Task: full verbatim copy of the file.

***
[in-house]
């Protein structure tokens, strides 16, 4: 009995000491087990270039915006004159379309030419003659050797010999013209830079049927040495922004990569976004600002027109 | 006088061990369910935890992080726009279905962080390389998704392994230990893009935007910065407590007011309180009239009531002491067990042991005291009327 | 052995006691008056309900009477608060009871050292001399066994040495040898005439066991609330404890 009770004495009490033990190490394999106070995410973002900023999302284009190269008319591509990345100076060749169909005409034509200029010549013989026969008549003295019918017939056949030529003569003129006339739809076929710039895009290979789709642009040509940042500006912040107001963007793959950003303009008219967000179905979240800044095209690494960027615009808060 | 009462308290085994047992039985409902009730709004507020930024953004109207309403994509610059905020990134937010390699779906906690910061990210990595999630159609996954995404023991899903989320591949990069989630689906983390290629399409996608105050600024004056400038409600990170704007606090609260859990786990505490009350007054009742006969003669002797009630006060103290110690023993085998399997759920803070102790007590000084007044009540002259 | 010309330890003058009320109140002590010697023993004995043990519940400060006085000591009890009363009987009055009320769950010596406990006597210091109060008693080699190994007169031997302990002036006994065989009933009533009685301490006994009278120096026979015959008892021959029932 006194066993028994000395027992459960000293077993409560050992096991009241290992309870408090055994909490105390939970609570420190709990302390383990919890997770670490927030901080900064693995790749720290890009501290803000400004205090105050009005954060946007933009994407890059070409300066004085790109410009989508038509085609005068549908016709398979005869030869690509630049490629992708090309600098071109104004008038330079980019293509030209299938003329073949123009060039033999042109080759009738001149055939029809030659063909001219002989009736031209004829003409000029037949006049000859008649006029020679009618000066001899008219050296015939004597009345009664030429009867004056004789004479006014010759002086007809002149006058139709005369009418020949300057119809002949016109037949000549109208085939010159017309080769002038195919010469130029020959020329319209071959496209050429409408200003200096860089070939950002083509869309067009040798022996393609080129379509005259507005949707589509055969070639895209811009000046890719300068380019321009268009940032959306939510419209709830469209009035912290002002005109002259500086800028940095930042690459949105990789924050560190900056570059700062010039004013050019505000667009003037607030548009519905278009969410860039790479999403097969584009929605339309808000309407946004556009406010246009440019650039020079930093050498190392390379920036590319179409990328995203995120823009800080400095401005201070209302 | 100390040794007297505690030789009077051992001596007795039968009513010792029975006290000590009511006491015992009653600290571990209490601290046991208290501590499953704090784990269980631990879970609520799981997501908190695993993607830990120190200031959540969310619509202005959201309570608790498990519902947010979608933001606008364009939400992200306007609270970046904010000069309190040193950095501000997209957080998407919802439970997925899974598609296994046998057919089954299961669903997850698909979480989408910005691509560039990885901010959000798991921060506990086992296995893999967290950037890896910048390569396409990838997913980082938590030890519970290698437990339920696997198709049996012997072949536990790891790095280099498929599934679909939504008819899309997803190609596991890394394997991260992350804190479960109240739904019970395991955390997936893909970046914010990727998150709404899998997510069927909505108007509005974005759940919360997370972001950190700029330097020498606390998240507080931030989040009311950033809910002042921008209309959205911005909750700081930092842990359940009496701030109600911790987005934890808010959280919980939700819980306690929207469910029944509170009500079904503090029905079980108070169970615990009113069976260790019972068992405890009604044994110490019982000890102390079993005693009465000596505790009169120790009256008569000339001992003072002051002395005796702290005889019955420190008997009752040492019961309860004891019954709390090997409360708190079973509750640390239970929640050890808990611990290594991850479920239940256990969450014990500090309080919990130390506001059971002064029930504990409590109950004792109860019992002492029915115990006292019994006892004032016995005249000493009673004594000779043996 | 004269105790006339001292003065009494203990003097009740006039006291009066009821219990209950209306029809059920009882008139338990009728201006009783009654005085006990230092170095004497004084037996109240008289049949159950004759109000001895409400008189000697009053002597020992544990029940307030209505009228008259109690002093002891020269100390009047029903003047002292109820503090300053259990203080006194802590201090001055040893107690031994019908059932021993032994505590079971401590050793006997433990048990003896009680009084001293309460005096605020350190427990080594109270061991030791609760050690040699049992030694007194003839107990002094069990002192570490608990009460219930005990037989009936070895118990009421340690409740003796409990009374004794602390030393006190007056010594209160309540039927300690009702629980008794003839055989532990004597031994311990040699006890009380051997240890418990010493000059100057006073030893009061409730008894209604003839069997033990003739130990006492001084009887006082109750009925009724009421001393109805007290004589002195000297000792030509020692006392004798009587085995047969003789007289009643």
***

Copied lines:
[in-house]
């Protein structure tokens, strides 16, 4: 009995000491087990270039915006004159379309030419003659050797010999013209830079049927040495922004990569976004600002027109 | 006088061990369910935890992080726009279905962080390389998704392994230990893009935007910065407590007011309180009239009531002491067990042991005291009327 | 052995006691008056309900009477608060009871050292001399066994040495040898005439066991609330404890 009770004495009490033990190490394999106070995410973002900023999302284009190269008319591509990345100076060749169909005409034509200029010549013989026969008549003295019918017939056949030529003569003129006339739809076929710039895009290979789709642009040509940042500006912040107001963007793959950003303009008219967000179905979240800044095209690494960027615009808060 | 009462308290085994047992039985409902009730709004507020930024953004109207309403994509610059905020990134937010390699779906906690910061990210990595999630159609996954995404023991899903989320591949990069989630689906983390290629399409996608105050600024004056400038409600990170704007606090609260859990786990505490009350007054009742006969003669002797009630006060103290110690023993085998399997759920803070102790007590000084007044009540002259 | 010309330890003058009320109140002590010697023993004995043990519940400060006085000591009890009363009987009055009320769950010596406990006597210091109060008693080699190994007169031997302990002036006994065989009933009533009685301490006994009278120096026979015959008892021959029932 006194066993028994000395027992459960000293077993409560050992096991009241290992309870408090055994909490105390939970609570420190709990302390383990919890997770670490927030901080900064693995790749720290890009501290803000400004205090105050009005954060946007933009994407890059070409300066004085790109410009989508038509085609005068549908016709398979005869030869690509630049490629992708090309600098071109104004008038330079980019293509030209299938003329073949123009060039033999042109080759009738001149055939029809030659063909001219002989009736031209004829003409000029037949006049000859008649006029020679009618000066001899008219050296015939004597009345009664030429009867004056004789004479006014010759002086007809002149006058139709005369009418020949300057119809002949016109037949000549109208085939010159017309080769002038195919010469130029020959020329319209071959496209050429409408200003200096860089070939950002083509869309067009040798022996393609080129379509005259507005949707589509055969070639895209811009000046890719300068380019321009268009940032959306939510419209709830469209009035912290002002005109002259500086800028940095930042690459949105990789924050560190900056570059700062010039004013050019505000667009003037607030548009519905278009969410860039790479999403097969584009929605339309808000309407946004556009406010246009440019650039020079930093050498190392390379920036590319179409990328995203995120823009800080400095401005201070209302 | 100390040794007297505690030789009077051992001596007795039968009513010792029975006290000590009511006491015992009653600290571990209490601290046991208290501590499953704090784990269980631990879970609520799981997501908190695993993607830990120190200031959540969310619509202005959201309570608790498990519902947010979608933001606008364009939400992200306007609270970046904010000069309190040193950095501000997209957080998407919802439970997925899974598609296994046998057919089954299961669903997850698909979480989408910005691509560039990885901010959000798991921060506990086992296995893999967290950037890896910048390569396409990838997913980082938590030890519970290698437990339920696997198709049996012997072949536990790891790095280099498929599934679909939504008819899309997803190609596991890394394997991260992350804190479960109240739904019970395991955390997936893909970046914010990727998150709404899998997510069927909505108007509005974005759940919360997370972001950190700029330097020498606390998240507080931030989040009311950033809910002042921008209309959205911005909750700081930092842990359940009496701030109600911790987005934890808010959280919980939700819980306690929207469910029944509170009500079904503090029905079980108070169970615990009113069976260790019972068992405890009604044994110490019982000890102390079993005693009465000596505790009169120790009256008569000339001992003072002051002395005796702290005889019955420190008997009752040492019961309860004891019954709390090997409360708190079973509750640390239970929640050890808990611990290594991850479920239940256990969450014990500090309080919990130390506001059971002064029930504990409590109950004792109860019992002492029915115990006292019994006892004032016995005249000493009673004594000779043996 | 004269105790006339001292003065009494203990003097009740006039006291009066009821219990209950209306029809059920009882008139338990009728201006009783009654005085006990230092170095004497004084037996109240008289049949159950004759109000001895409400008189000697009053002597020992544990029940307030209505009228008259109690002093002891020269100390009047029903003047002292109820503090300053259990203080006194802590201090001055040893107690031994019908059932021993032994505590079971401590050793006997433990048990003896009680009084001293309460005096605020350190427990080594109270061991030791609760050690040699049992030694007194003839107990002094069990002192570490608990009460219930005990037989009936070895118990009421340690409740003796409990009374004794602390030393006190007056010594209160309540039927300690009702629980008794003839055989532990004597031994311990040699006890009380051997240890418990010493000059100057006073030893009061409730008894209604003839069997033990003739130990006492001084009887006082109750009925009724009421001393109805007290004589002195000297000792030509020692006392004798009587085995047969003789007289009643």